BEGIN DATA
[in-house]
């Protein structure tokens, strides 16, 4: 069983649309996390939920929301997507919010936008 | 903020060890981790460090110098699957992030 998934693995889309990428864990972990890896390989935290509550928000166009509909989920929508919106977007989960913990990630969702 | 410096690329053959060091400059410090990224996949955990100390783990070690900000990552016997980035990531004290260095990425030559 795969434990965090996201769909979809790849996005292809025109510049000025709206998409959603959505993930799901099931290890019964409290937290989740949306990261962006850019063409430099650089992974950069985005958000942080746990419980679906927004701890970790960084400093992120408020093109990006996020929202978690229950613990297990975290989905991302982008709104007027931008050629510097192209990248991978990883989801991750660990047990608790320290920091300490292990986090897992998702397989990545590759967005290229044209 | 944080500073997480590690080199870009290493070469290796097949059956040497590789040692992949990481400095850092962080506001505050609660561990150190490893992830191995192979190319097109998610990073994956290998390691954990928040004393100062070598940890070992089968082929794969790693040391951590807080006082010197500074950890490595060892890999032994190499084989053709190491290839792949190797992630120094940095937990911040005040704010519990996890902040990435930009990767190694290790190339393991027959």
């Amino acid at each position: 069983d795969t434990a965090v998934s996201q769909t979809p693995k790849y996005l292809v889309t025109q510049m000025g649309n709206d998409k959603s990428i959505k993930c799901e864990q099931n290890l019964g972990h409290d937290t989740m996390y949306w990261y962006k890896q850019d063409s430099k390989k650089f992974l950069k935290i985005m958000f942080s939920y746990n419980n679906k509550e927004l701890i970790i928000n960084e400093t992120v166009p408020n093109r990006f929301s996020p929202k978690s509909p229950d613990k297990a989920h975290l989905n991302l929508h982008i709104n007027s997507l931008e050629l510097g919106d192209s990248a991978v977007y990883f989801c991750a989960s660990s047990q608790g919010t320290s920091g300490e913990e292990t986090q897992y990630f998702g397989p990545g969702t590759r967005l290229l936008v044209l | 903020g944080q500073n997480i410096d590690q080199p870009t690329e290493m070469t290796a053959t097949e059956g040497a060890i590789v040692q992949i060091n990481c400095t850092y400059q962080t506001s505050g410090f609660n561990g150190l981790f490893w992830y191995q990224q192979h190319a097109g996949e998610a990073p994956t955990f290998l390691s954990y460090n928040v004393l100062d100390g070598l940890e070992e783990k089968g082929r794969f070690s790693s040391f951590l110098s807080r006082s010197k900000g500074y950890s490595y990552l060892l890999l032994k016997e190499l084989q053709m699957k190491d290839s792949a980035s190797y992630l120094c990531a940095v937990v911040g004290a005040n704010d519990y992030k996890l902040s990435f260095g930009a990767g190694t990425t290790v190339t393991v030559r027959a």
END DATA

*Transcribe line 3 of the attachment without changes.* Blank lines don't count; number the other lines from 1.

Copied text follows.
């Amino acid at each position: 069983d795969t434990a965090v998934s996201q769909t979809p693995k790849y996005l292809v889309t025109q510049m000025g649309n709206d998409k959603s990428i959505k993930c799901e864990q099931n290890l019964g972990h409290d937290t989740m996390y949306w990261y962006k890896q850019d063409s430099k390989k650089f992974l950069k935290i985005m958000f942080s939920y746990n419980n679906k509550e927004l701890i970790i928000n960084e400093t992120v166009p408020n093109r990006f929301s996020p929202k978690s509909p229950d613990k297990a989920h975290l989905n991302l929508h982008i709104n007027s997507l931008e050629l510097g919106d192209s990248a991978v977007y990883f989801c991750a989960s660990s047990q608790g919010t320290s920091g300490e913990e292990t986090q897992y990630f998702g397989p990545g969702t590759r967005l290229l936008v044209l | 903020g944080q500073n997480i410096d590690q080199p870009t690329e290493m070469t290796a053959t097949e059956g040497a060890i590789v040692q992949i060091n990481c400095t850092y400059q962080t506001s505050g410090f609660n561990g150190l981790f490893w992830y191995q990224q192979h190319a097109g996949e998610a990073p994956t955990f290998l390691s954990y460090n928040v004393l100062d100390g070598l940890e070992e783990k089968g082929r794969f070690s790693s040391f951590l110098s807080r006082s010197k900000g500074y950890s490595y990552l060892l890999l032994k016997e190499l084989q053709m699957k190491d290839s792949a980035s190797y992630l120094c990531a940095v937990v911040g004290a005040n704010d519990y992030k996890l902040s990435f260095g930009a990767g190694t990425t290790v190339t393991v030559r027959a």